Fri 10 Jul 2020
In this two-minute read, we look at helpful new advice for landlords dealing with cases of rent arrears.
At the beginning of the pandemic, many predicted Covid-19 would have a disastrous impact on the private rental sector.
But new figures show that 90% of tenants have paid their rent in full during the pandemic—a better result than many had anticipated.
Unfortunately, we’re not out of the woods yet. Covid-19 will have a significant impact for some time to come, so the issue of rent arrears is still a very real one.
*With this in mind, several property industry organisations have pooled resources and published some useful guidance for landlords and tenants on rent arrears. Here’s a rundown of the main points for landlords.
Communication is key
No news isn’t always good news. If you haven’t spoken to your tenant for a while, get in touch and see how they are getting on. If their circumstances have changed, it’s better to know about it as soon as possible. Remember some people’s lives have been turned upside down by Covid-19, so be professional and compassionate.
Keep the conversation going
If there is a problem, there are several options you could consider, such as rent reductions or deferred payments. The action you take will depend on the circumstances. It could be that offering a rent reduction will cost you less than finding a new tenant. Market values in your area may have changed, meaning that if you did re-let the property, it might be at a reduced price.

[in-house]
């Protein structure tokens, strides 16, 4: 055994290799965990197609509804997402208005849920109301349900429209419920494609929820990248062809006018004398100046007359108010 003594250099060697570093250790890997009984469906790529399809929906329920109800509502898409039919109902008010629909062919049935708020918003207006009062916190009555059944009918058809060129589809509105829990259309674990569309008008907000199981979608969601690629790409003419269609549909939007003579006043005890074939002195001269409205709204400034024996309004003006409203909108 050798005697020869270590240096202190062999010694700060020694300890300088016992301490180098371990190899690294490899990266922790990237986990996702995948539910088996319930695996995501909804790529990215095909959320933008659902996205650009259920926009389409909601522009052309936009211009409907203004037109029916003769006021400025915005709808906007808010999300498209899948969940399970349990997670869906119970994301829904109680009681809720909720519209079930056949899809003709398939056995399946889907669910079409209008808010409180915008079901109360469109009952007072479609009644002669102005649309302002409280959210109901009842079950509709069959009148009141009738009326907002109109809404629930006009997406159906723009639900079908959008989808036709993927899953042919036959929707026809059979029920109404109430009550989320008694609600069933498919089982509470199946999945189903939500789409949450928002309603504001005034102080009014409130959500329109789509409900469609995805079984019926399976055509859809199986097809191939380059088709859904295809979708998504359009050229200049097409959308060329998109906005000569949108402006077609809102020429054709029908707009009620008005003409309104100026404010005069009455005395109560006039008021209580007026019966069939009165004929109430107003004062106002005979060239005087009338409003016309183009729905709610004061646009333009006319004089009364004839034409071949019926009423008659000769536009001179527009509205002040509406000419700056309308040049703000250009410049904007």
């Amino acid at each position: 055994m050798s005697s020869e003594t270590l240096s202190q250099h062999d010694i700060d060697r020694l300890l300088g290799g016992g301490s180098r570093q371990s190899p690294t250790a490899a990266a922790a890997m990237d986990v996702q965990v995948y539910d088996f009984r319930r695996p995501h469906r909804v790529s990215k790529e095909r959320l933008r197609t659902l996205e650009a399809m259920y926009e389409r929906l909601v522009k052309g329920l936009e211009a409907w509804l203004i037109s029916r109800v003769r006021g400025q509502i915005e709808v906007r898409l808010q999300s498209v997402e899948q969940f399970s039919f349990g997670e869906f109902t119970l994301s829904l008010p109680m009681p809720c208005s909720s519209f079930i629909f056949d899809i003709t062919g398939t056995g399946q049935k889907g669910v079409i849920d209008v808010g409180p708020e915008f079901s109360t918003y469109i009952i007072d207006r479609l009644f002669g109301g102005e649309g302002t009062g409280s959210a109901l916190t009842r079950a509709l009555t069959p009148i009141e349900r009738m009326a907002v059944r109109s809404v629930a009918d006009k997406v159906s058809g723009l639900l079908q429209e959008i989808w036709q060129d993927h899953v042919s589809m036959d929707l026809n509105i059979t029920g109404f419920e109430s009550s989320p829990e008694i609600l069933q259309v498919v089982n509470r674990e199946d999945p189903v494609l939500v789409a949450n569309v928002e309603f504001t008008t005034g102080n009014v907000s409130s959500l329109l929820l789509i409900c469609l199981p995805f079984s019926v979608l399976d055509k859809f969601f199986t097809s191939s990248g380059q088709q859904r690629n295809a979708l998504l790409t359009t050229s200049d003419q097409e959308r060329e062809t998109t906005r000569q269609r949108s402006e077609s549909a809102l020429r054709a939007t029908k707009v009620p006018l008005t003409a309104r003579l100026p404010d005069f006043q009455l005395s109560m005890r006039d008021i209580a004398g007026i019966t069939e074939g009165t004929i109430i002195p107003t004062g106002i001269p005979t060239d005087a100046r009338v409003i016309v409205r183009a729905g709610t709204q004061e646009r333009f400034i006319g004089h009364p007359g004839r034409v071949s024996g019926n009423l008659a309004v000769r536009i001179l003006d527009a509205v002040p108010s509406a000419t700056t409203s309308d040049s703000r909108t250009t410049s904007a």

Keep written records
Document all conversations with your tenants. Often exchanges take place on the phone or via text and can be misconstrued. Clarity is key. Always follow up with an email reiterating what has been said and agreed. This means everyone knows where they stand. And if the situation does wind up in mediation, or in court (we hope it doesn’t, but you never know) you have clear records to refer to.
If you have multiple tenants in a property
Make sure you are having conversations with all the tenants in a property. Never rely on one tenant to speak for another or to pass the information on. This could be a recipe for confusion and dispute.
Don’t forget the legal implications
If you do come to a new agreement, think about how it squares up to your legal responsibilities. For example, if you reduce the rent, does this change the amount of deposit you are legally allowed to hold (with a registered deposit scheme, of course)? If the rent drops, you may have to return a small proportion of the deposit to keep within legal guidelines.
The Easier, More Effective Alternative
Given the complexity of some of the issues involved, consider getting an experienced letting agent to deal with it for you. Many landlords will never have managed a case of rent arrears before and be in new territory. Having capable professionals like us, to lighten the load will save you time, money, and stress.
*Arrears Management and Coronavirus is published by the NRLA, the Chartered Institute of Housing, the Property Redress Scheme, ARLA Propertymark, the Tenancy Deposit Scheme and My Deposits.
I’m here to help during these testing times. If you’d like advice on any of the matters discussed in this piece, get in touch.